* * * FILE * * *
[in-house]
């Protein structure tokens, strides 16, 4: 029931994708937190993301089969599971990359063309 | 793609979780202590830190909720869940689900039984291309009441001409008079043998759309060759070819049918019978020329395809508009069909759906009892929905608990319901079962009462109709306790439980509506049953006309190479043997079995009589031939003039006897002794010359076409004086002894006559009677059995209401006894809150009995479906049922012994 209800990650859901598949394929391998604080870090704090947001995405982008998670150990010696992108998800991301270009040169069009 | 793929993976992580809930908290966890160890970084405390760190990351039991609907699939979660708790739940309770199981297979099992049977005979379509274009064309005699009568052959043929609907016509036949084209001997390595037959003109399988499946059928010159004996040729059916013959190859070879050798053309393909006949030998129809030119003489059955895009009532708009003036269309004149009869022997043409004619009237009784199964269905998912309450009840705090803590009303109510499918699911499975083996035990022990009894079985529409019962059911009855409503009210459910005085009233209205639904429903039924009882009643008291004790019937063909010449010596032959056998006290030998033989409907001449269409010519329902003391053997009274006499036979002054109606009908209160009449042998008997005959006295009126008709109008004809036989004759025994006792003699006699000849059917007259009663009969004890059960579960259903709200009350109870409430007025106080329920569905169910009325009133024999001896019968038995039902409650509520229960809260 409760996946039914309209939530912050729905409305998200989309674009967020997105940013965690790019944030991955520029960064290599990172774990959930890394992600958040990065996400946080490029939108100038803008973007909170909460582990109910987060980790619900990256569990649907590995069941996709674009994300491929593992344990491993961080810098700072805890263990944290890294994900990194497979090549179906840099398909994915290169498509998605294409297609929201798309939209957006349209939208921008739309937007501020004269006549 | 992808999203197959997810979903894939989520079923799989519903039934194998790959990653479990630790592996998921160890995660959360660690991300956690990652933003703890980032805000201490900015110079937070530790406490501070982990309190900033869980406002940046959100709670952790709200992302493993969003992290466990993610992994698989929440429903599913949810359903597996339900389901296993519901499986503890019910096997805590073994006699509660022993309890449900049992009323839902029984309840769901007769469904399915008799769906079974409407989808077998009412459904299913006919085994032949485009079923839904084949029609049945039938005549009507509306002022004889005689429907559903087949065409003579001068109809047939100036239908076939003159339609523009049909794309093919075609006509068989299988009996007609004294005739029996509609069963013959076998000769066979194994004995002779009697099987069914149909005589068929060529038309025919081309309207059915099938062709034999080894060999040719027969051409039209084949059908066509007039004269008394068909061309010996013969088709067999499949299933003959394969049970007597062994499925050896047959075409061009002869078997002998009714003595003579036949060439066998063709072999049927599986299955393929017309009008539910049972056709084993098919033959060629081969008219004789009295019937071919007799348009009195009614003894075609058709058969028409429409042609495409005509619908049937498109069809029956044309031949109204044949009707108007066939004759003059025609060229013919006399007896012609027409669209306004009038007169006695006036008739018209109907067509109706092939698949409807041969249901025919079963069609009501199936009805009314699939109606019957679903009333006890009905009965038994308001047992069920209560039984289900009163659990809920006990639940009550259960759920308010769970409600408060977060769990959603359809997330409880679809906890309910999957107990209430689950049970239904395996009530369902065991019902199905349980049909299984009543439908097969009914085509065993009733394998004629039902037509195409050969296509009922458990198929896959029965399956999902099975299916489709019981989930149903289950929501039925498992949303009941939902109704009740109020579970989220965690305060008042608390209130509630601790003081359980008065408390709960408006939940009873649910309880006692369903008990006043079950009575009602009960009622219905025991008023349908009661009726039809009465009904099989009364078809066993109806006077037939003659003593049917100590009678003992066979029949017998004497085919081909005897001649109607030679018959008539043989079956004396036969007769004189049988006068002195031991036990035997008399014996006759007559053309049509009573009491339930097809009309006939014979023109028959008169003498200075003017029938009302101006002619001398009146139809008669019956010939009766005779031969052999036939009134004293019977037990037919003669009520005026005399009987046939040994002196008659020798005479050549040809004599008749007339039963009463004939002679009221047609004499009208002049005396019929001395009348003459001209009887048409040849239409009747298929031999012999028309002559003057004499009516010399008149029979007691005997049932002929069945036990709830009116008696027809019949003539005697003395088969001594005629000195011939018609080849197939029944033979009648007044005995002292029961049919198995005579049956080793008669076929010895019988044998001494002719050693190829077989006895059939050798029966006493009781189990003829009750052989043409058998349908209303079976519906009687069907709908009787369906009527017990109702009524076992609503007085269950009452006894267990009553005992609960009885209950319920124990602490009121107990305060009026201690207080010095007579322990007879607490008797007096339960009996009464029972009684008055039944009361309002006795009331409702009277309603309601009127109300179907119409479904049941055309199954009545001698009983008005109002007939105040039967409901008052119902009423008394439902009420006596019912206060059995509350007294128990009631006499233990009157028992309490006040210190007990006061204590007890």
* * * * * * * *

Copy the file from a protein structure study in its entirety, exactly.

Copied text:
[in-house]
């Protein structure tokens, strides 16, 4: 029931994708937190993301089969599971990359063309 | 793609979780202590830190909720869940689900039984291309009441001409008079043998759309060759070819049918019978020329395809508009069909759906009892929905608990319901079962009462109709306790439980509506049953006309190479043997079995009589031939003039006897002794010359076409004086002894006559009677059995209401006894809150009995479906049922012994 209800990650859901598949394929391998604080870090704090947001995405982008998670150990010696992108998800991301270009040169069009 | 793929993976992580809930908290966890160890970084405390760190990351039991609907699939979660708790739940309770199981297979099992049977005979379509274009064309005699009568052959043929609907016509036949084209001997390595037959003109399988499946059928010159004996040729059916013959190859070879050798053309393909006949030998129809030119003489059955895009009532708009003036269309004149009869022997043409004619009237009784199964269905998912309450009840705090803590009303109510499918699911499975083996035990022990009894079985529409019962059911009855409503009210459910005085009233209205639904429903039924009882009643008291004790019937063909010449010596032959056998006290030998033989409907001449269409010519329902003391053997009274006499036979002054109606009908209160009449042998008997005959006295009126008709109008004809036989004759025994006792003699006699000849059917007259009663009969004890059960579960259903709200009350109870409430007025106080329920569905169910009325009133024999001896019968038995039902409650509520229960809260 409760996946039914309209939530912050729905409305998200989309674009967020997105940013965690790019944030991955520029960064290599990172774990959930890394992600958040990065996400946080490029939108100038803008973007909170909460582990109910987060980790619900990256569990649907590995069941996709674009994300491929593992344990491993961080810098700072805890263990944290890294994900990194497979090549179906840099398909994915290169498509998605294409297609929201798309939209957006349209939208921008739309937007501020004269006549 | 992808999203197959997810979903894939989520079923799989519903039934194998790959990653479990630790592996998921160890995660959360660690991300956690990652933003703890980032805000201490900015110079937070530790406490501070982990309190900033869980406002940046959100709670952790709200992302493993969003992290466990993610992994698989929440429903599913949810359903597996339900389901296993519901499986503890019910096997805590073994006699509660022993309890449900049992009323839902029984309840769901007769469904399915008799769906079974409407989808077998009412459904299913006919085994032949485009079923839904084949029609049945039938005549009507509306002022004889005689429907559903087949065409003579001068109809047939100036239908076939003159339609523009049909794309093919075609006509068989299988009996007609004294005739029996509609069963013959076998000769066979194994004995002779009697099987069914149909005589068929060529038309025919081309309207059915099938062709034999080894060999040719027969051409039209084949059908066509007039004269008394068909061309010996013969088709067999499949299933003959394969049970007597062994499925050896047959075409061009002869078997002998009714003595003579036949060439066998063709072999049927599986299955393929017309009008539910049972056709084993098919033959060629081969008219004789009295019937071919007799348009009195009614003894075609058709058969028409429409042609495409005509619908049937498109069809029956044309031949109204044949009707108007066939004759003059025609060229013919006399007896012609027409669209306004009038007169006695006036008739018209109907067509109706092939698949409807041969249901025919079963069609009501199936009805009314699939109606019957679903009333006890009905009965038994308001047992069920209560039984289900009163659990809920006990639940009550259960759920308010769970409600408060977060769990959603359809997330409880679809906890309910999957107990209430689950049970239904395996009530369902065991019902199905349980049909299984009543439908097969009914085509065993009733394998004629039902037509195409050969296509009922458990198929896959029965399956999902099975299916489709019981989930149903289950929501039925498992949303009941939902109704009740109020579970989220965690305060008042608390209130509630601790003081359980008065408390709960408006939940009873649910309880006692369903008990006043079950009575009602009960009622219905025991008023349908009661009726039809009465009904099989009364078809066993109806006077037939003659003593049917100590009678003992066979029949017998004497085919081909005897001649109607030679018959008539043989079956004396036969007769004189049988006068002195031991036990035997008399014996006759007559053309049509009573009491339930097809009309006939014979023109028959008169003498200075003017029938009302101006002619001398009146139809008669019956010939009766005779031969052999036939009134004293019977037990037919003669009520005026005399009987046939040994002196008659020798005479050549040809004599008749007339039963009463004939002679009221047609004499009208002049005396019929001395009348003459001209009887048409040849239409009747298929031999012999028309002559003057004499009516010399008149029979007691005997049932002929069945036990709830009116008696027809019949003539005697003395088969001594005629000195011939018609080849197939029944033979009648007044005995002292029961049919198995005579049956080793008669076929010895019988044998001494002719050693190829077989006895059939050798029966006493009781189990003829009750052989043409058998349908209303079976519906009687069907709908009787369906009527017990109702009524076992609503007085269950009452006894267990009553005992609960009885209950319920124990602490009121107990305060009026201690207080010095007579322990007879607490008797007096339960009996009464029972009684008055039944009361309002006795009331409702009277309603309601009127109300179907119409479904049941055309199954009545001698009983008005109002007939105040039967409901008052119902009423008394439902009420006596019912206060059995509350007294128990009631006499233990009157028992309490006040210190007990006061204590007890």